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I have dug in simple binaries, such as though like x86 bootloaders, sega video game binaries, etc. I know that these files tend to use assembler macros to define data, etc. What I am having trouble figuring out is what assemblers tend to translate macros into exactly (are they instructions, custom formatted data entries used statically, addressing mode/special opcodes, etc.).

I do not know if this is the wrong place to ask. If so, I am saving time by double-posting on reverse engineering 's SE.

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    $\begingroup$ Please do not cross-post to multiple Stack Exchanges. It saves you time but it wastes everybody else's because anyone who thinks they have an answer to your question needs to find your other post on the other SE to check whether somebody has already answered. It also wastes the time of anyone who wants this answer after you because the answers are fragmented, making it harder for them to find the material they want. $\endgroup$ – David Richerby Feb 6 '14 at 8:52
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From a semantic point of view, macros are expanded into assembly code. How macros are actually implemented probably depends on the assembler. One option would be to expand them in a preprocessing step, like in C compilers; another would be to expand them on the go. The end result is the same — it is as if the macros were expanded textually in a preprocessing step.

There are other mechanisms used in assemblers that you might consider macros but are different. For example, the x86 MASM uses db/dw/dd to define data. These are stored in the resulting executable, the exact way depending on the executable format, particularly how the binary is loaded into memory. Usually there is a specific data segment which is loaded into a specific address, the relevant pages being marked non-executable if the processor supports this.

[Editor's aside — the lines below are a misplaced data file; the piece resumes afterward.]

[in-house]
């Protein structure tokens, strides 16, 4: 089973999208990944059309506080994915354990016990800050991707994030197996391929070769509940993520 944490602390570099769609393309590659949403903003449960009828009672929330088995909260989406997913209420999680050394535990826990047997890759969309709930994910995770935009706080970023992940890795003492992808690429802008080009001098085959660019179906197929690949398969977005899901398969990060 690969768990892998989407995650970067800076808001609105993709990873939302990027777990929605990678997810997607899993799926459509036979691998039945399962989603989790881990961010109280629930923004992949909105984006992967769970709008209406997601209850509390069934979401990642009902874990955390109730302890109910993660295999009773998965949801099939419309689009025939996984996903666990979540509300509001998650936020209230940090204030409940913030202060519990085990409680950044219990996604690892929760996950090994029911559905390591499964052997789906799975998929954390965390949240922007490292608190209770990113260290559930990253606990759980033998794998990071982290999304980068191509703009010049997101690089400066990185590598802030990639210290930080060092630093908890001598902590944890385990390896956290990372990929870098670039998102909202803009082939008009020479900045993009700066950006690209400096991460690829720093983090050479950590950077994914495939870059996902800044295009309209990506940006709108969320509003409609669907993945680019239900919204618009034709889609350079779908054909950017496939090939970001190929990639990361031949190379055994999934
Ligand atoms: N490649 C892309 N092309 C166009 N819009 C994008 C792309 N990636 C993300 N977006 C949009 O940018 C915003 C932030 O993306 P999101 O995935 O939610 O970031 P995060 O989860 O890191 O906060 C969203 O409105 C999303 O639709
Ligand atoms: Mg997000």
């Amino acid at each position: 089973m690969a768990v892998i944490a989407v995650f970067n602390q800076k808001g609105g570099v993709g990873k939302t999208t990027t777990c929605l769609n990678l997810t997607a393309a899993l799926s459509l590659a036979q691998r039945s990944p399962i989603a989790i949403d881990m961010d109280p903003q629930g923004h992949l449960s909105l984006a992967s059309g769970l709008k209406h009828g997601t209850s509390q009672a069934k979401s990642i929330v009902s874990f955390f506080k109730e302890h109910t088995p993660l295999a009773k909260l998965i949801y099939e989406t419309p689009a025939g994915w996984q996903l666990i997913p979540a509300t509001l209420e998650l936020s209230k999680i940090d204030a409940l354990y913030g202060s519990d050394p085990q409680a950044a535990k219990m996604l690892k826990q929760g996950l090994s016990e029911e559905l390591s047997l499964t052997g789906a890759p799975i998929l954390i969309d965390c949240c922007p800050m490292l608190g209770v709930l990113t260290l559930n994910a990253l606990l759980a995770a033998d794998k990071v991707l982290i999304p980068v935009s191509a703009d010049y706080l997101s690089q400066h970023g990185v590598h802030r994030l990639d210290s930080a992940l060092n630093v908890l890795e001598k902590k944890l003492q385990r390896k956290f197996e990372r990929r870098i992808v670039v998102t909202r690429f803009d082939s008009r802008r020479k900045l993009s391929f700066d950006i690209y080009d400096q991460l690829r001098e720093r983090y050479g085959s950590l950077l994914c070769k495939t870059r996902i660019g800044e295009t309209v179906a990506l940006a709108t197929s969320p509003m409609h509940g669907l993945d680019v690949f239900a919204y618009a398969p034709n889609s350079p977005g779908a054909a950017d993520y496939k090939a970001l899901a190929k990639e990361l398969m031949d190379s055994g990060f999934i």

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A macro is (by definition) a text to text translation. So you can define NUMBER to be 100, and use NUMBER each time, and change the definition once if NUMBER ever has to be 99. Some macro processors can handle macros with arguments, and expand to different text depending on them.

In assembly, macros are used to expand to stereotyped stretches of code (on VAX VMS there was a set of I/O routines that were implemented as hairy macros), to "fake" instructions by combining several others, ...

For a (gentle) introduction to macros in general, see the C (or C++) preprocessor. To go overboard, the Unix m4(1) macro processor (the 4 is because it was the fourth complete redesign) is something to behold. For examples specifically in assembler, look at NASM and/or GNU's gas (if on Linux, it's info should be installed).

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Do you mean macros or directives? An assembler directive doesn't actually compile/assemble to any code; it just tells the assembler what to do with a single-pass phase before the assembling actually begins.

For example, the x86 db is not a macro, but a directive. It's a directive that gets translated in to the binary equivalent of that textually and stored as cumberless data somewhere in the binary(to which can be specified).

The directive known as times is a directive used to fill the binary file released with 0s and 1s, or one or the other, or any combination thereof, etc. This is done in x86 bootloaders because, on x86, all bootloaders must be 512 bytes or BIOS won't read it. However, the directive doesn't assemble to any "useful" code/data.

Macros are, as mentioned, data that can be referenced by name rather than value. Assemblers can use both, but it sounds to me like you're confusing these two terms.

While the data directives can also be used like macros along the source, the actual directives can not, and are usually "pre-assembler" steps much like C's preprocessor.

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